Banerjee Y.,Sultan Qaboos University | Santos R.D.,University of Sao Paulo | Al-Rasadi K.,Sultan Qaboos University | Rizzo M.,University of Palermo | Rizzo M.,Euro Mediterranean Institute of Science and Technology
Atherosclerosis | Year: 2016

Proprotein Convertase Subtilisin/Kexin Type 9 (PCSK9) regulates the expression of low-density lipoprotein (LDL)-receptors, through reducing their recycling by binding to the receptor along with LDL and targeting it for lysosomal destruction. PCSK9 also enhances the degradation of very-low-density-lipoprotein receptor (VLDLR) and lipoprotein receptor-related protein 1 (LRP-1) in a LDL-receptor independent manner. This role in lipid homeostasis presents PCSK9 as an attractive target for the therapeutic management of familial hypercholesterolemia as well as other refractory dyslipidaemias. However, PCSK9 mediates multifarious functions independent of its role in lipid homeostasis, which can be grouped under "pleiotropic functions" of the protein. This includes PCSK9's role in: trafficking of epithelial sodium channel; hepatic regeneration; pancreatic integrity and glucose homeostasis; antiviral activity; antimalarial activity; regulation of different cell signalling pathways; cortical neural differentiation; neuronal apoptosis and Alzheimer's disease. The question that needs to be investigated in depth is "How will the pleotropic functions of PCSK9, be affected by the therapeutic intervention of the protease's LDL-receptor lowering activity?" In this review, we appraise the different lipid lowering strategies targeting PCSK9 in light of the protein's different pleiotropic functions. Additionally, we delineate the key areas that require further examination, to ensure the long-term safety of the above lipid-lowering strategies. © 2016 Elsevier Ireland Ltd.


Nibali L.,University College London | Tatarakis N.,University College London | Needleman I.,University College London | Tu Y.-K.,National Taiwan University | And 4 more authors.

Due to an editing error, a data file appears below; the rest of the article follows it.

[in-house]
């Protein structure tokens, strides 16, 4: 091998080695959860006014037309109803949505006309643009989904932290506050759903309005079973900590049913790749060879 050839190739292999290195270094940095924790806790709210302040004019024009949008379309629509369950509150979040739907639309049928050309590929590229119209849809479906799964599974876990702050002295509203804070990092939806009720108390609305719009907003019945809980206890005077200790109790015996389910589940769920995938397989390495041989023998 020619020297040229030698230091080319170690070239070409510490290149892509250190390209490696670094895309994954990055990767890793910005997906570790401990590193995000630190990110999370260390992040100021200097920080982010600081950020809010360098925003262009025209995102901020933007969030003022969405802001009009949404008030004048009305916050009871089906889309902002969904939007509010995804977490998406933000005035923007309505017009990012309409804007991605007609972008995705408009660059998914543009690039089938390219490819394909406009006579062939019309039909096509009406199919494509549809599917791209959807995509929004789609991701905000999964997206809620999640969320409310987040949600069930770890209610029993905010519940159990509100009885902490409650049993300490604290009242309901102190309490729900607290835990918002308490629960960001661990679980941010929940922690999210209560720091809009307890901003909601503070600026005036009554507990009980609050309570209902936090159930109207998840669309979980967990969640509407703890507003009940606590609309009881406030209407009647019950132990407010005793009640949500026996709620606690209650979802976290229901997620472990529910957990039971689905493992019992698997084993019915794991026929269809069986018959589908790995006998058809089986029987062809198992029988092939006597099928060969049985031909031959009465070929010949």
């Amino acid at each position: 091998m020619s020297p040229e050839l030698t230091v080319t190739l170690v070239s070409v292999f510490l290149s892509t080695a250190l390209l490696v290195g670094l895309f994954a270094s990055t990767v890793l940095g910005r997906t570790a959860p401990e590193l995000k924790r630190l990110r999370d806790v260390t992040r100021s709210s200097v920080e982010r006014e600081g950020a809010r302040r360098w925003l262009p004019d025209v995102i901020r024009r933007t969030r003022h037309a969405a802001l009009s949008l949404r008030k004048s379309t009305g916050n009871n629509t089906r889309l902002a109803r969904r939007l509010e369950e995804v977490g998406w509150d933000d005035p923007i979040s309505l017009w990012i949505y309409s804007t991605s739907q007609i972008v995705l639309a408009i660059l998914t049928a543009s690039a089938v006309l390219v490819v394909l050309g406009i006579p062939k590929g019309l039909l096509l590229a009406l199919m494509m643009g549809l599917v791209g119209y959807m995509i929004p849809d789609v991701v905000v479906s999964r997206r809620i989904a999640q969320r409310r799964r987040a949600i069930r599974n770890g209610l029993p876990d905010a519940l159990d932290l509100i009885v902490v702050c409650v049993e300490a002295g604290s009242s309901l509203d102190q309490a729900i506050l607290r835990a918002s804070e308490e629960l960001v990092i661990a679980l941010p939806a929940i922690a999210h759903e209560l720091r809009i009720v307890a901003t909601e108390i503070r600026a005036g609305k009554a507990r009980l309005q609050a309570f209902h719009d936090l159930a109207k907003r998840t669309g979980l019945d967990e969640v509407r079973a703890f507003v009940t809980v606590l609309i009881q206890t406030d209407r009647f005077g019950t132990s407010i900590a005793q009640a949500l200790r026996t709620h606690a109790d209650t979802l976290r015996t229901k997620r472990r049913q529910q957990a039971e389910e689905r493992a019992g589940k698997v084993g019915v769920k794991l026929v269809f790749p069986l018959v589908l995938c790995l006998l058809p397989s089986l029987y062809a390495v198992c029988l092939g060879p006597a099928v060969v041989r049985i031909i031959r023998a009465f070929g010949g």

Journal of Clinical Endocrinology and Metabolism | Year: 2013

Background: Several epidemiological studies have reported an association between metabolic syndrome (MetS) and periodontal diseases (PDs). The aim of this systematic review was to investigate the existence and magnitude of this association. Materials and Methods: A systematic search of the literature was conducted looking for casecontrol, cross-sectional, cohort studies and population surveys including patients with measures of MetS and PD. Ovid MEDLINE, EMBASE, LILACS, and Cochrane library databases were used for the search by 2 independent reviewers. A meta-analysis was conducted to investigate the association for coexistence of MetS and PD. Results: A total of 20 studies were included in the review, from an initial search of 3486 titles. Only 1 study reported longitudinal data on the onset of MetS components in association with periodontal measures. However, several studies investigated coexistence. A random effects meta-analysis showed that the presence of MetS is associated with the presence of periodontitis in a total of 36 337 subjects (odds ratio=1.71;95%confidence interval=1.42 to 2.03). When only studies with "secure" diagnoses wereincluded (n=16 405), themagnitudeof association increased (odds ratio=2.09;95%confidence interval = 1.28 to 3.44). Moderate heterogeneity was detected (I2 = 53.6%; P = .004). Conclusions: This review presents clear evidence for an association between MetS and periodontitis. The direction of the association and factors influencing it should be investigated by longitudinal and treatment studies. Periodontal diagnostic procedures should be routinely carried out in MetS patients. Copyright © 2013 by The Endocrine Society.